C2E2: Marvel Ventures Into "Secret Wars'" "Warzones"
A lawyer for Ghost Rider co-creator Gary Friedrich asserts the writer’s copyright-infringement lawsuit against Marvel will proceed, despite reports in June that the action had been dismissed.
Friedrich sued Marvel, Sony, Hasbro and other companies in April 2007, arguing the copyrights used in the Ghost Rider movie and related products reverted to him in 2001. He sought unspecified damages for copyright infringement, and violations of federal and Illinois state unfair competition laws, negligence, waste, false advertising and endorsement, and several other claims.
His attorney Charles S. Kramer now tells Digital Spy the order of dismissal, issued in late May, relates to the claims made under state law. A reading of the order by U.S. District Judge Barbara S. Jones supports that. She upheld the 2009 recommendation by Magistrate Judge James C. Francis that the state law and Lanham Act claims be dismissed. However, Francis also determined the Copyright Act of 1976 is the relevant federal statute.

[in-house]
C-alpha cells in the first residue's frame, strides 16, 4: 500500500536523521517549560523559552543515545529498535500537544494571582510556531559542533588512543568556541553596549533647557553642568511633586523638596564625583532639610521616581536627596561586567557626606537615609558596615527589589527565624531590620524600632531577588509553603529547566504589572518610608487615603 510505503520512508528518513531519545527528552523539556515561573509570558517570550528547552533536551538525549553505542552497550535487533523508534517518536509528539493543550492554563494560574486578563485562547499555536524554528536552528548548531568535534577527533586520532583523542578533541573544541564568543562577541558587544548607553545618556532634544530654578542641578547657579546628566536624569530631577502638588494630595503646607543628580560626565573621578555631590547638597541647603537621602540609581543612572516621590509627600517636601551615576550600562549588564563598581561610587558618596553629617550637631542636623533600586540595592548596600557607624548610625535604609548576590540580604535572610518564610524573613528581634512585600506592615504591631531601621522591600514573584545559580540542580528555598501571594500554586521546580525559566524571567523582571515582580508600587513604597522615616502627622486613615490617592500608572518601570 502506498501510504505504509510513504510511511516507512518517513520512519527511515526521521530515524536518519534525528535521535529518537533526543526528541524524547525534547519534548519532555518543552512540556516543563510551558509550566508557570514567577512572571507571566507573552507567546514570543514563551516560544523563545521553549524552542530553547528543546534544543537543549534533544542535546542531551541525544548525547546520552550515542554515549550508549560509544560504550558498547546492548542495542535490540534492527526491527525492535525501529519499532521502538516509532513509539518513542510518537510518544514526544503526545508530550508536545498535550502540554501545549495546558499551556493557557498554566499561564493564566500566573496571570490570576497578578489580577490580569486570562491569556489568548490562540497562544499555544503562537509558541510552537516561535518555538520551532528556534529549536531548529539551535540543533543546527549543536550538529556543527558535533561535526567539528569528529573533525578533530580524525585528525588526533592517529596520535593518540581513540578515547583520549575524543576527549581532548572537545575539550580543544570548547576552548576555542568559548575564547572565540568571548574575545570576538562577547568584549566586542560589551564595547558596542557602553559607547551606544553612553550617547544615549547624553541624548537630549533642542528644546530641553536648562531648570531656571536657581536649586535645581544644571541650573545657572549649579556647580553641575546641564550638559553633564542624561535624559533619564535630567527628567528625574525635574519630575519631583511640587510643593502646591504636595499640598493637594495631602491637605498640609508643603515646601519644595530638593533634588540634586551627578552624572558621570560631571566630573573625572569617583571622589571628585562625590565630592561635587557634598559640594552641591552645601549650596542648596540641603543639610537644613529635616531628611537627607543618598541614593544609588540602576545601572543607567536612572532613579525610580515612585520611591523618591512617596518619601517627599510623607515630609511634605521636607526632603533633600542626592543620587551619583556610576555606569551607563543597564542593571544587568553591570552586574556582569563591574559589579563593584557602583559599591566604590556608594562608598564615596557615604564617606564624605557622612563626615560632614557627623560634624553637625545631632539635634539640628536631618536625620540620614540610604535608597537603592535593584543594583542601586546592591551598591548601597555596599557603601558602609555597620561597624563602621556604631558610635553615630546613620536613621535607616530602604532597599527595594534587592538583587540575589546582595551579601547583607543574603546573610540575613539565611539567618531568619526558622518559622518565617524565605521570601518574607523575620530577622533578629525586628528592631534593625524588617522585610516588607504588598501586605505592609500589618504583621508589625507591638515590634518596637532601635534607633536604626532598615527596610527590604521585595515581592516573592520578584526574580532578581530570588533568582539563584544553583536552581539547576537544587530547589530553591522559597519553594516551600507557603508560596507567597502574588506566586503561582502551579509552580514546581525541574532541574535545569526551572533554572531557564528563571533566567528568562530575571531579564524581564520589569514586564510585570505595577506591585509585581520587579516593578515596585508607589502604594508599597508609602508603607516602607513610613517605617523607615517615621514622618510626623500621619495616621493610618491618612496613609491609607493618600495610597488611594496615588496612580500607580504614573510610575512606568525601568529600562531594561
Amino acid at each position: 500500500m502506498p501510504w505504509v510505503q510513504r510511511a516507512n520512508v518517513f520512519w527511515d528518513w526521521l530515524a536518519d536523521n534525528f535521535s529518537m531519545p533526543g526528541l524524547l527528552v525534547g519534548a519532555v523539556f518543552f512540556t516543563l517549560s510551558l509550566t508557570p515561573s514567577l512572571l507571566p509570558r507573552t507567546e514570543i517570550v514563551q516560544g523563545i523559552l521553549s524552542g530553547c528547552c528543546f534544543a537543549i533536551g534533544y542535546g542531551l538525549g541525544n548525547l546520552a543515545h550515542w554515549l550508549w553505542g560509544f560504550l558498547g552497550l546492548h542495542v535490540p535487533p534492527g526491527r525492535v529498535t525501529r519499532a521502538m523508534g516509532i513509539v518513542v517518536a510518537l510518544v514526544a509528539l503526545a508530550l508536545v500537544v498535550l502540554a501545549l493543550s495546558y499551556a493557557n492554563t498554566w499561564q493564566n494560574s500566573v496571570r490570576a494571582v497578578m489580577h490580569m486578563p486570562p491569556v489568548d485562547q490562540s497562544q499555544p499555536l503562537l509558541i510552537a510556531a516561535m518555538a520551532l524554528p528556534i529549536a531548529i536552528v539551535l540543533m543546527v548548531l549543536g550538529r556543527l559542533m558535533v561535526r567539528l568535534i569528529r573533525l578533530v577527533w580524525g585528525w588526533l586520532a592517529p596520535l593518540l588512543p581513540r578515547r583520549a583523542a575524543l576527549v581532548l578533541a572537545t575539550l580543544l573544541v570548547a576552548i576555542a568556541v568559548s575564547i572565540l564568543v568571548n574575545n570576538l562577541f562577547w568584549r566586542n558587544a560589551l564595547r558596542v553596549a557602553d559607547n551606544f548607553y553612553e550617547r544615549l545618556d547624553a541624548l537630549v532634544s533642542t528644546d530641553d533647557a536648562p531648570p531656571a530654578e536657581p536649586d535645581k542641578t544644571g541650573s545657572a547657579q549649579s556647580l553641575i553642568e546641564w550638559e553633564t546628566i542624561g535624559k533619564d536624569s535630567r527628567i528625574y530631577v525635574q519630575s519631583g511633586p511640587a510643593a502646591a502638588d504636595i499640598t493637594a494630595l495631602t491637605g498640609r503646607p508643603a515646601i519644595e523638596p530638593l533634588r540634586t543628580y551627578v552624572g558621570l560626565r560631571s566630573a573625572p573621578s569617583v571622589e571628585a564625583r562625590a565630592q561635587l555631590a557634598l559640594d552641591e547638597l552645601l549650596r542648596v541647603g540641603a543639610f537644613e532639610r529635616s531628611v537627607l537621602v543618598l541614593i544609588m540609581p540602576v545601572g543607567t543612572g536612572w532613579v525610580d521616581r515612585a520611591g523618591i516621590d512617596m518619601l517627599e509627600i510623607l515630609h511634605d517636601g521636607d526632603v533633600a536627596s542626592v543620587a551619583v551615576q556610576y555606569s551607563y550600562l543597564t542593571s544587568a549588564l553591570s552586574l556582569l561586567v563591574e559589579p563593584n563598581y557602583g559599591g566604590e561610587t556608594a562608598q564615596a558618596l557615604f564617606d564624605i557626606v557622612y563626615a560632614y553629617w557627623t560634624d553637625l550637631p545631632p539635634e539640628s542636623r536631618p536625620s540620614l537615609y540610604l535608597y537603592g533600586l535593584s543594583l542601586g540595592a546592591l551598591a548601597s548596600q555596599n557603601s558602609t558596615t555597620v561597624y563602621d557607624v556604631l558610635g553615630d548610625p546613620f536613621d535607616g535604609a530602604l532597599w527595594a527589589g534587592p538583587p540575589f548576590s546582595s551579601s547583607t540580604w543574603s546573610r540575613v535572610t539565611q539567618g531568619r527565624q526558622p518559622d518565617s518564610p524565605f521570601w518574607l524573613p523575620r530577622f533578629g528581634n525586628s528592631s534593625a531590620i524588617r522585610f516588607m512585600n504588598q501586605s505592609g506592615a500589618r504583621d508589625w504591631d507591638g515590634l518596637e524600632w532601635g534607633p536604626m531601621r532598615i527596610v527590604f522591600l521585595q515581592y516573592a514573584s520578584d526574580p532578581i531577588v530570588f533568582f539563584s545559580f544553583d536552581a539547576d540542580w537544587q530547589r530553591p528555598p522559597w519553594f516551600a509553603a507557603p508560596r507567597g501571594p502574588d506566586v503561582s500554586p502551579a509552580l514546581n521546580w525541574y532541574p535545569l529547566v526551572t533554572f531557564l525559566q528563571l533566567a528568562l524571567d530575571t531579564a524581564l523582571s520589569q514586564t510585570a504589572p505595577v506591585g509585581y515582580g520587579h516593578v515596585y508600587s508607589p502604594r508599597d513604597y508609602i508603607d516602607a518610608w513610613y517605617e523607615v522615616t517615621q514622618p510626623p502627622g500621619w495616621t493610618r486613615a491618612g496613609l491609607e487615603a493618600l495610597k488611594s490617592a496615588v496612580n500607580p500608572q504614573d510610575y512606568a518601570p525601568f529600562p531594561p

“Gary’s case was originally filed asserting claims under both federal and state law,” Kramer tells Digital Spy. “The court’s ruling was only that this is a question of federal law only, under the federal copyright law, and that the case should thus proceed only on the federal law issues. […] The federal copyright claim was always the main part of our case, and this is really more of a procedural ruling than anything else.”
In the 2007 lawsuit, Friedrich claimed he created Johnny Blaze/Ghost Rider in 1968 and, three years later, agreed to publish the character through Magazine Management, which eventually became Marvel Entertainment. Under the agreement, the publisher held the copyright to the character’s origin story in 1972’s Marvel Spotlight #5, and to subsequent Ghost Rider works.
However, Friedrich alleged the company never registered the work with the U.S. Copyright Office and, pursuant to federal law, he regained the copyrights to Ghost Rider in 2001.